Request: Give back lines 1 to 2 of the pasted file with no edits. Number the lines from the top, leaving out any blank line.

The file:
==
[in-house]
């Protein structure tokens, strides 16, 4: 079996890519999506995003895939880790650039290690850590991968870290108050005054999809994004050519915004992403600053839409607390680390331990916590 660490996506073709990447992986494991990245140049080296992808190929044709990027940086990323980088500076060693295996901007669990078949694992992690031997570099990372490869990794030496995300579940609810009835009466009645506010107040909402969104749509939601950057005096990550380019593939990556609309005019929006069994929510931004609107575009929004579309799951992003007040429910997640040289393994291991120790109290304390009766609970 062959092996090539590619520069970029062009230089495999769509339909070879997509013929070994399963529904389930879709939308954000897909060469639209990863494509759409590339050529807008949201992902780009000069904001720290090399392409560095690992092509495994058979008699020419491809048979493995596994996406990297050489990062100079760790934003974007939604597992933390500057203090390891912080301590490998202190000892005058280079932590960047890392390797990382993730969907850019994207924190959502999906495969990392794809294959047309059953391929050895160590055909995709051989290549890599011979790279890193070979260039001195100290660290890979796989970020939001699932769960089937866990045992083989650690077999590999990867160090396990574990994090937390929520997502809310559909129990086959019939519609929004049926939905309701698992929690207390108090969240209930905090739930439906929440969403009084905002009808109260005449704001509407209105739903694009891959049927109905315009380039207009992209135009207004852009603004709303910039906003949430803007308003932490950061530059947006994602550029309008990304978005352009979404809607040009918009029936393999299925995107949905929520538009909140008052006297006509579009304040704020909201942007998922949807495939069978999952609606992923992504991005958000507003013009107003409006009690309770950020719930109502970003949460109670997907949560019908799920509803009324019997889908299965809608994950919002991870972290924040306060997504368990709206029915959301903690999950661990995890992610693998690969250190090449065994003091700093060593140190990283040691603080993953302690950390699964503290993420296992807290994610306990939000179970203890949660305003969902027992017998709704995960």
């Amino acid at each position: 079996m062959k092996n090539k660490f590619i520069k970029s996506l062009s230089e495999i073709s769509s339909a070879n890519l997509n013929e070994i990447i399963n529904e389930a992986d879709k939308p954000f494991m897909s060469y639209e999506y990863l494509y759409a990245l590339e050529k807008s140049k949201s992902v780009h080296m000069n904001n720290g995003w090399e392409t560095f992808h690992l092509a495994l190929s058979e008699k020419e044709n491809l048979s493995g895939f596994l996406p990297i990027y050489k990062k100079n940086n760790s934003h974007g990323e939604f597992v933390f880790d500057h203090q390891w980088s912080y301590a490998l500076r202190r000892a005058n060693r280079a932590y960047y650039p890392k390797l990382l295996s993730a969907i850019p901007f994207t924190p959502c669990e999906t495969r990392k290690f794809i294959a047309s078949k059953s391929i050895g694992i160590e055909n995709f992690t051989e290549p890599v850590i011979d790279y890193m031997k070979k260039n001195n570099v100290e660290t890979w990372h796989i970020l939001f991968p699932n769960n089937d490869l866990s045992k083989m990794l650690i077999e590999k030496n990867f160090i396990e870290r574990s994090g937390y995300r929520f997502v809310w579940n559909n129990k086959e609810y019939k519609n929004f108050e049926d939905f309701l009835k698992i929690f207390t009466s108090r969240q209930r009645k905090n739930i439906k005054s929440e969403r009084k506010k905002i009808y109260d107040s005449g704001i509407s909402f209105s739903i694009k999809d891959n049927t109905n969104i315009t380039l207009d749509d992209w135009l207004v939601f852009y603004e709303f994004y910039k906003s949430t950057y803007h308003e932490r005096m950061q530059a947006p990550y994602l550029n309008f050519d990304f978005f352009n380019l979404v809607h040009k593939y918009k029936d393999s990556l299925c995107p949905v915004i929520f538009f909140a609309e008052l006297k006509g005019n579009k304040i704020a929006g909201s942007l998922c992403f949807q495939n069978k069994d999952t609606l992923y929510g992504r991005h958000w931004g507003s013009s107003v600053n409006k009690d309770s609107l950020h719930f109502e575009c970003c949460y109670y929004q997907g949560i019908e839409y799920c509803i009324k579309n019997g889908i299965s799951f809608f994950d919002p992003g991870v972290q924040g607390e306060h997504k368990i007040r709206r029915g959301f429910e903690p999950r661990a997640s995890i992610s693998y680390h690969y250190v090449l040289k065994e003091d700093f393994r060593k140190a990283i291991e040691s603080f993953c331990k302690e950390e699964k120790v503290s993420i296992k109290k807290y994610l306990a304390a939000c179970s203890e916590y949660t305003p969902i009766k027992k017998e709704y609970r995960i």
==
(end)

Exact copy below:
[in-house]
């Protein structure tokens, strides 16, 4: 079996890519999506995003895939880790650039290690850590991968870290108050005054999809994004050519915004992403600053839409607390680390331990916590 660490996506073709990447992986494991990245140049080296992808190929044709990027940086990323980088500076060693295996901007669990078949694992992690031997570099990372490869990794030496995300579940609810009835009466009645506010107040909402969104749509939601950057005096990550380019593939990556609309005019929006069994929510931004609107575009929004579309799951992003007040429910997640040289393994291991120790109290304390009766609970 062959092996090539590619520069970029062009230089495999769509339909070879997509013929070994399963529904389930879709939308954000897909060469639209990863494509759409590339050529807008949201992902780009000069904001720290090399392409560095690992092509495994058979008699020419491809048979493995596994996406990297050489990062100079760790934003974007939604597992933390500057203090390891912080301590490998202190000892005058280079932590960047890392390797990382993730969907850019994207924190959502999906495969990392794809294959047309059953391929050895160590055909995709051989290549890599011979790279890193070979260039001195100290660290890979796989970020939001699932769960089937866990045992083989650690077999590999990867160090396990574990994090937390929520997502809310559909129990086959019939519609929004049926939905309701698992929690207390108090969240209930905090739930439906929440969403009084905002009808109260005449704001509407209105739903694009891959049927109905315009380039207009992209135009207004852009603004709303910039906003949430803007308003932490950061530059947006994602550029309008990304978005352009979404809607040009918009029936393999299925995107949905929520538009909140008052006297006509579009304040704020909201942007998922949807495939069978999952609606992923992504991005958000507003013009107003409006009690309770950020719930109502970003949460109670997907949560019908799920509803009324019997889908299965809608994950919002991870972290924040306060997504368990709206029915959301903690999950661990995890992610693998690969250190090449065994003091700093060593140190990283040691603080993953302690950390699964503290993420296992807290994610306990939000179970203890949660305003969902027992017998709704995960």